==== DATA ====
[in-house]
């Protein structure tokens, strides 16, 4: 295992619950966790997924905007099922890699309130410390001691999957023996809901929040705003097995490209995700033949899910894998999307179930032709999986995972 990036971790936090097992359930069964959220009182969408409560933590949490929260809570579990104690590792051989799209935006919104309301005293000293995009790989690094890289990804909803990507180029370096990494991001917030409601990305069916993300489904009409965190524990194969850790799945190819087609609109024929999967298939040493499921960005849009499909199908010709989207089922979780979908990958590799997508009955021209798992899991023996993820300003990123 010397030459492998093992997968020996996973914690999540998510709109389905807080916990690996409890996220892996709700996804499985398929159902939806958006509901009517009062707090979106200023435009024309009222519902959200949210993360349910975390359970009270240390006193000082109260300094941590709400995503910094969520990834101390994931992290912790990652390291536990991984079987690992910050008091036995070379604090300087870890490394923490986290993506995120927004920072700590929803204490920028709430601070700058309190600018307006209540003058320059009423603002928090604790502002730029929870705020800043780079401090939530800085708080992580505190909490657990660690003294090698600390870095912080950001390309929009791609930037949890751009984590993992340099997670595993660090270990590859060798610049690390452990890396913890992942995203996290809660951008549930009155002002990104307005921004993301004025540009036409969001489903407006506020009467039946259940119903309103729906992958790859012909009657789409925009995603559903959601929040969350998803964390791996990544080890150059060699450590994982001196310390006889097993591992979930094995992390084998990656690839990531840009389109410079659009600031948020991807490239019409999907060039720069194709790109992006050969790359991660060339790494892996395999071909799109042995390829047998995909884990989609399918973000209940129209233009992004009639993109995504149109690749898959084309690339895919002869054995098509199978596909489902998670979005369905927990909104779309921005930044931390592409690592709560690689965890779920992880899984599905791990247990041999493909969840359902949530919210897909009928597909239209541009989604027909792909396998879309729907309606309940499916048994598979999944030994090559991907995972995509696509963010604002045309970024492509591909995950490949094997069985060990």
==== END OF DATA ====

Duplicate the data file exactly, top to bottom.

[in-house]
């Protein structure tokens, strides 16, 4: 295992619950966790997924905007099922890699309130410390001691999957023996809901929040705003097995490209995700033949899910894998999307179930032709999986995972 990036971790936090097992359930069964959220009182969408409560933590949490929260809570579990104690590792051989799209935006919104309301005293000293995009790989690094890289990804909803990507180029370096990494991001917030409601990305069916993300489904009409965190524990194969850790799945190819087609609109024929999967298939040493499921960005849009499909199908010709989207089922979780979908990958590799997508009955021209798992899991023996993820300003990123 010397030459492998093992997968020996996973914690999540998510709109389905807080916990690996409890996220892996709700996804499985398929159902939806958006509901009517009062707090979106200023435009024309009222519902959200949210993360349910975390359970009270240390006193000082109260300094941590709400995503910094969520990834101390994931992290912790990652390291536990991984079987690992910050008091036995070379604090300087870890490394923490986290993506995120927004920072700590929803204490920028709430601070700058309190600018307006209540003058320059009423603002928090604790502002730029929870705020800043780079401090939530800085708080992580505190909490657990660690003294090698600390870095912080950001390309929009791609930037949890751009984590993992340099997670595993660090270990590859060798610049690390452990890396913890992942995203996290809660951008549930009155002002990104307005921004993301004025540009036409969001489903407006506020009467039946259940119903309103729906992958790859012909009657789409925009995603559903959601929040969350998803964390791996990544080890150059060699450590994982001196310390006889097993591992979930094995992390084998990656690839990531840009389109410079659009600031948020991807490239019409999907060039720069194709790109992006050969790359991660060339790494892996395999071909799109042995390829047998995909884990989609399918973000209940129209233009992004009639993109995504149109690749898959084309690339895919002869054995098509199978596909489902998670979005369905927990909104779309921005930044931390592409690592709560690689965890779920992880899984599905791990247990041999493909969840359902949530919210897909009928597909239209541009989604027909792909396998879309729907309606309940499916048994598979999944030994090559991907995972995509696509963010604002045309970024492509591909995950490949094997069985060990």